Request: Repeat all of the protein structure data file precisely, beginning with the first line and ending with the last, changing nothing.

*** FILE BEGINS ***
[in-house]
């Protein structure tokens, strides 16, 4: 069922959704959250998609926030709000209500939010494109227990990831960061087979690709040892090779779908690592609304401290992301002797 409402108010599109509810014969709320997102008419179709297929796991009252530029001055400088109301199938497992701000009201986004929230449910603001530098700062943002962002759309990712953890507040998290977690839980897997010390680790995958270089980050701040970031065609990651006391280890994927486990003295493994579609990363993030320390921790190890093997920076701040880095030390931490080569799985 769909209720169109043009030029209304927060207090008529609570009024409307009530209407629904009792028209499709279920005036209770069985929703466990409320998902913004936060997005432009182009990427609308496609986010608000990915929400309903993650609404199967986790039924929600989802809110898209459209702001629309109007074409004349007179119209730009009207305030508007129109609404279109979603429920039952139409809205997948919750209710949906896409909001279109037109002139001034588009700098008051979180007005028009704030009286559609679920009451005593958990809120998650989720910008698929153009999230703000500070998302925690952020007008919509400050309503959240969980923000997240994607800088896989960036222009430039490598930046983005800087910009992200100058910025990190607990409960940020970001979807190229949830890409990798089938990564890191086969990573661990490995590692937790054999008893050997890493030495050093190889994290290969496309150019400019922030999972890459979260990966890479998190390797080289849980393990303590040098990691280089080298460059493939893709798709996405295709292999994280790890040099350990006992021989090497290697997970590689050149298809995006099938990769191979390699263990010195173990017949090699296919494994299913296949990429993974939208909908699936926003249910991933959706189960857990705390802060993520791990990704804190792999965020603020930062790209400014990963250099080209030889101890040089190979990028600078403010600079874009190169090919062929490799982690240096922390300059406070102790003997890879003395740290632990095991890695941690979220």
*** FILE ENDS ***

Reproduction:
[in-house]
């Protein structure tokens, strides 16, 4: 069922959704959250998609926030709000209500939010494109227990990831960061087979690709040892090779779908690592609304401290992301002797 409402108010599109509810014969709320997102008419179709297929796991009252530029001055400088109301199938497992701000009201986004929230449910603001530098700062943002962002759309990712953890507040998290977690839980897997010390680790995958270089980050701040970031065609990651006391280890994927486990003295493994579609990363993030320390921790190890093997920076701040880095030390931490080569799985 769909209720169109043009030029209304927060207090008529609570009024409307009530209407629904009792028209499709279920005036209770069985929703466990409320998902913004936060997005432009182009990427609308496609986010608000990915929400309903993650609404199967986790039924929600989802809110898209459209702001629309109007074409004349007179119209730009009207305030508007129109609404279109979603429920039952139409809205997948919750209710949906896409909001279109037109002139001034588009700098008051979180007005028009704030009286559609679920009451005593958990809120998650989720910008698929153009999230703000500070998302925690952020007008919509400050309503959240969980923000997240994607800088896989960036222009430039490598930046983005800087910009992200100058910025990190607990409960940020970001979807190229949830890409990798089938990564890191086969990573661990490995590692937790054999008893050997890493030495050093190889994290290969496309150019400019922030999972890459979260990966890479998190390797080289849980393990303590040098990691280089080298460059493939893709798709996405295709292999994280790890040099350990006992021989090497290697997970590689050149298809995006099938990769191979390699263990010195173990017949090699296919494994299913296949990429993974939208909908699936926003249910991933959706189960857990705390802060993520791990990704804190792999965020603020930062790209400014990963250099080209030889101890040089190979990028600078403010600079874009190169090919062929490799982690240096922390300059406070102790003997890879003395740290632990095991890695941690979220």